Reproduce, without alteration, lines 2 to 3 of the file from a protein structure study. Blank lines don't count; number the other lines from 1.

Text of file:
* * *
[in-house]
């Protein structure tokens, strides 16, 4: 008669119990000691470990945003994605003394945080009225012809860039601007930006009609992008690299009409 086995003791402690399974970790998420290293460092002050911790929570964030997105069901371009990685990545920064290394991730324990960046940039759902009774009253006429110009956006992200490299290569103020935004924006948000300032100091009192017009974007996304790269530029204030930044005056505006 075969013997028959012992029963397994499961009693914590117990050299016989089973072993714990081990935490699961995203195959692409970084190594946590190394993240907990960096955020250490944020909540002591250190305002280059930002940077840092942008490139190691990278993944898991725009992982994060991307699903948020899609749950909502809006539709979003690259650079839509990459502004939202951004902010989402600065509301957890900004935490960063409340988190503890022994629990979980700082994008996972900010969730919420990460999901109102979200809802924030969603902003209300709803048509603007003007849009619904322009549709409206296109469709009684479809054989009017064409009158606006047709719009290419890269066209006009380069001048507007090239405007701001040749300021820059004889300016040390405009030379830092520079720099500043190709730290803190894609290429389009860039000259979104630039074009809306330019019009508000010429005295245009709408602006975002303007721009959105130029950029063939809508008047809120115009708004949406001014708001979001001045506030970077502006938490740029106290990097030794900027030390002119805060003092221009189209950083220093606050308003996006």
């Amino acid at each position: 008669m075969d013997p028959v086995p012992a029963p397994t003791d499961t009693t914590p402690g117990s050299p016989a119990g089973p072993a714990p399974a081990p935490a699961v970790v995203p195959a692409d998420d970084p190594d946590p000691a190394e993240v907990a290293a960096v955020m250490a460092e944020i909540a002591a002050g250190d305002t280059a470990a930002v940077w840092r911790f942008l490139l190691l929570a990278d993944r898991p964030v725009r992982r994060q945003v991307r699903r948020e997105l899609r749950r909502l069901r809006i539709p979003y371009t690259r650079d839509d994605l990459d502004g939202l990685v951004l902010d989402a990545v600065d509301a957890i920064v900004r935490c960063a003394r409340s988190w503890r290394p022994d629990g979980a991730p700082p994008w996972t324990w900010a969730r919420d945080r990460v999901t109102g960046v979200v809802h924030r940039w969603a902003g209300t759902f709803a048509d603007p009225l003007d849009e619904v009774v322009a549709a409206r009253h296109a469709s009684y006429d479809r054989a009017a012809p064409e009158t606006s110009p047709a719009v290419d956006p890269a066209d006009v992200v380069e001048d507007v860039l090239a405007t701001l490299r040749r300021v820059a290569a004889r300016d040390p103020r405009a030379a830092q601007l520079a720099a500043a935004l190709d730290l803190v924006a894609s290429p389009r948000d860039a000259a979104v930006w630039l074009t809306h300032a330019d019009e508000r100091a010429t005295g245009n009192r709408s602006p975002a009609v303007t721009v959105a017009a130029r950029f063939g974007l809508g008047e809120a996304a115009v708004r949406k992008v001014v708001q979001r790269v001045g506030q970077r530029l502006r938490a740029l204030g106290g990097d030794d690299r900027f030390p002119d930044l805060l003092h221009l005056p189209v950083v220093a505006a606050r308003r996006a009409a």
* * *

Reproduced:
């Protein structure tokens, strides 16, 4: 008669119990000691470990945003994605003394945080009225012809860039601007930006009609992008690299009409 086995003791402690399974970790998420290293460092002050911790929570964030997105069901371009990685990545920064290394991730324990960046940039759902009774009253006429110009956006992200490299290569103020935004924006948000300032100091009192017009974007996304790269530029204030930044005056505006 075969013997028959012992029963397994499961009693914590117990050299016989089973072993714990081990935490699961995203195959692409970084190594946590190394993240907990960096955020250490944020909540002591250190305002280059930002940077840092942008490139190691990278993944898991725009992982994060991307699903948020899609749950909502809006539709979003690259650079839509990459502004939202951004902010989402600065509301957890900004935490960063409340988190503890022994629990979980700082994008996972900010969730919420990460999901109102979200809802924030969603902003209300709803048509603007003007849009619904322009549709409206296109469709009684479809054989009017064409009158606006047709719009290419890269066209006009380069001048507007090239405007701001040749300021820059004889300016040390405009030379830092520079720099500043190709730290803190894609290429389009860039000259979104630039074009809306330019019009508000010429005295245009709408602006975002303007721009959105130029950029063939809508008047809120115009708004949406001014708001979001001045506030970077502006938490740029106290990097030794900027030390002119805060003092221009189209950083220093606050308003996006």
């Amino acid at each position: 008669m075969d013997p028959v086995p012992a029963p397994t003791d499961t009693t914590p402690g117990s050299p016989a119990g089973p072993a714990p399974a081990p935490a699961v970790v995203p195959a692409d998420d970084p190594d946590p000691a190394e993240v907990a290293a960096v955020m250490a460092e944020i909540a002591a002050g250190d305002t280059a470990a930002v940077w840092r911790f942008l490139l190691l929570a990278d993944r898991p964030v725009r992982r994060q945003v991307r699903r948020e997105l899609r749950r909502l069901r809006i539709p979003y371009t690259r650079d839509d994605l990459d502004g939202l990685v951004l902010d989402a990545v600065d509301a957890i920064v900004r935490c960063a003394r409340s988190w503890r290394p022994d629990g979980a991730p700082p994008w996972t324990w900010a969730r919420d945080r990460v999901t109102g960046v979200v809802h924030r940039w969603a902003g209300t759902f709803a048509d603007p009225l003007d849009e619904v009774v322009a549709a409206r009253h296109a469709s009684y006429d479809r054989a009017a012809p064409e009158t606006s110009p047709a719009v290419d956006p890269a066209d006009v992200v380069e001048d507007v860039l090239a405007t701001l490299r040749r300021v820059a290569a004889r300016d040390p103020r405009a030379a830092q601007l520079a720099a500043a935004l190709d730290l803190v924006a894609s290429p389009r948000d860039a000259a979104v930006w630039l074009t809306h300032a330019d019009e508000r100091a010429t005295g245009n009192r709408s602006p975002a009609v303007t721009v959105a017009a130029r950029f063939g974007l809508g008047e809120a996304a115009v708004r949406k992008v001014v708001q979001r790269v001045g506030q970077r530029l502006r938490a740029l204030g106290g990097d030794d690299r900027f030390p002119d930044l805060l003092h221009l005056p189209v950083v220093a505006a606050r308003r996006a009409a």